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Palace Architecture of Ch'cagdok-kung

-Yoon, Chang Sup (Member,National Academy of Sciences)

-Cultural Background
-Characteristics of Korean Architecture
-Site Palanning and Rear Garden
Architecture of Injong-jon

1.Cultural Background

l.Social and Economic Changes

The most serious problem Korea faced in the seventeenth century was the desperate fiscal situation caused by the Japanese invasion. To improve the fiscal deficiency, the former tribute taxation system was superceded by a new enactment known as the Uniform Lank Tax Law (Tae-dong-pop). Its significance was that the new law created a fair taxation system that reduced the economic burden of the farmer. Under the new system, only about one percent of the rice harvest was to be paid in tax. Another advantage was that tax could be paid in cotton cloth or coin as well, This system also induced the accumulation of commercial capital for merchants who served as purchasing agents to furnish government procurements and were known as "tribute men" (kong-in).

Preciously there had been a system of government supported craftsmen, by them handicraft items were produced to meet the needs of the royal court and the government. But it was impossible to continue this system because the government was under financial deficit. Accordingly, the dismissed govemment craftsmen started their own businesses and sold their products in a free market. Some of the successful craftsmen became tribute contractors for the govenrment in their own specialities.

The enactment of the Taedong-pop made the activities of private merchants more evident in Seoul, then later throughout the country. Under such conditions, scholars began advocating the promotion of commerce and the development of manufacturing tools and the circulation of handicraft products. They stressed the importance of promoting industy and technology.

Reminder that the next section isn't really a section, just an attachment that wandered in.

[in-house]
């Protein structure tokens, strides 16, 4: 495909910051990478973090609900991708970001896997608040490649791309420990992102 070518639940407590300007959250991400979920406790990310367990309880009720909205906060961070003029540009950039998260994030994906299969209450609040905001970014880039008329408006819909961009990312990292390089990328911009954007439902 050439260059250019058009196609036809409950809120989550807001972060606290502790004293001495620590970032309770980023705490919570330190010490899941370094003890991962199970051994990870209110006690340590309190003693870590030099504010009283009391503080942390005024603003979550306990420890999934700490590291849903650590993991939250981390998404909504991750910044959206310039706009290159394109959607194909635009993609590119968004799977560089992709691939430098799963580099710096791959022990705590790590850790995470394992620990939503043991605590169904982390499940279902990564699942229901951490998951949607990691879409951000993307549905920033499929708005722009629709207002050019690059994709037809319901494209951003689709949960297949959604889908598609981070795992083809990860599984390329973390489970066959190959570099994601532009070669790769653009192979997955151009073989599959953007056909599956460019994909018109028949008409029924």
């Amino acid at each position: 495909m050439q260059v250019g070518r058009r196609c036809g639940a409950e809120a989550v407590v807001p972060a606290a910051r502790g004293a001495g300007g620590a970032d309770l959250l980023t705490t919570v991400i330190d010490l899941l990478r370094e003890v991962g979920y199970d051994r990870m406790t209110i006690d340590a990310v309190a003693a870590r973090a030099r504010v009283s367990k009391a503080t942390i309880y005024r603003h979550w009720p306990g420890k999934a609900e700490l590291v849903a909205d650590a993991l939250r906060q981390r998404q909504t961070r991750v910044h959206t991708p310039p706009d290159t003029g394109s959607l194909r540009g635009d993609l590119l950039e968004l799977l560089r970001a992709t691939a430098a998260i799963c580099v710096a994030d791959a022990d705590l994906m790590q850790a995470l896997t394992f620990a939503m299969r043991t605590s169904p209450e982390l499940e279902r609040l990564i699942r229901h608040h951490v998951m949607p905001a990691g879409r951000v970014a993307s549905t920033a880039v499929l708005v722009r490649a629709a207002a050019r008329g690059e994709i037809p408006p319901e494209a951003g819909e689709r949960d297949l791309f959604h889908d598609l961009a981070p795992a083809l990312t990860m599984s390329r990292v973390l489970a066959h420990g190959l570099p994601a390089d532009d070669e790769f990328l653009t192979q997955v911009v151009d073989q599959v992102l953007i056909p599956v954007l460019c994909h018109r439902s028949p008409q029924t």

Park Che-ga (l750- l805) urged the development of commerce and technology which had been adopted by the Ch'ing dynasty of China following the western models. Since Korea's border with China was to the north, this group of scholars was called the School of Northern Learning, and Park wrote a book entitled "Discourse on Northern Learning (Puk-hah-ui), The main issues of the book were the adoption of western technology and the promotion of commerce. His assertions promoted the breakdown of the prevailing attitude of yang-ban (the two upper classes of old Korea) that despised commerce and craftsmanship.


2. Practial Learning and Western Civilization

Transmission of western civilization and culture to Korea was initiated at the end of the sixteenth century by China. At first, a Korean envoy to the Chinese Court returned home with a world map of Europe and the "True Principles of Catholicism" (Ch'onju-sirui) witten by Matteo Ricci, Then the Sirhak (Practical Learning for practical utilization and public welfare) thinker Yi Su-gwang (1563- 1628) took an interest in the new religion. He made references to Ricci's writings in his book, Chibong-Yusol. Later scholars such as Yi Ik (1681-1788) and An Chong-bok(1712-1791)were also curious about Catholicism and discussed it in their writings. Moreover, the leading scholar Ch'ong Yag-yong (1762-l836) converted to Christianity

Every aspect of Western Learning made a considerable impression on many Korean scholars. A typical example was that of Yi Ik, a scholar independent of the government in the early eighteenth century, He accepted the idea that the earth was round, and asserted that western maps showing the continent surrounded by oceans had been made from actual observation and were therefore accurate. One of the more interesting books he read was Matteo Ricci's "Original Text of Geomety", a translation of Euclid's Geometry into Chinese. He also remarked on the use of the perspective method in western painting, which was not familiar to the Far East.

In the eighteenth century, ideas of western civilization were broadly propagated among intellectuals in Korea, enabling scholars to change their conception of the world. Their realization and acknowledgement of the achievement! s of western science provided a turning point for a reform of conventional norms and values. From the seventeenth century on, the movement of Practical Learning grew rapidly among scholars who were out of political power. Their recognition of empirical methods and factual testimony was increasingly enlightened by growing information of western academic knowledge.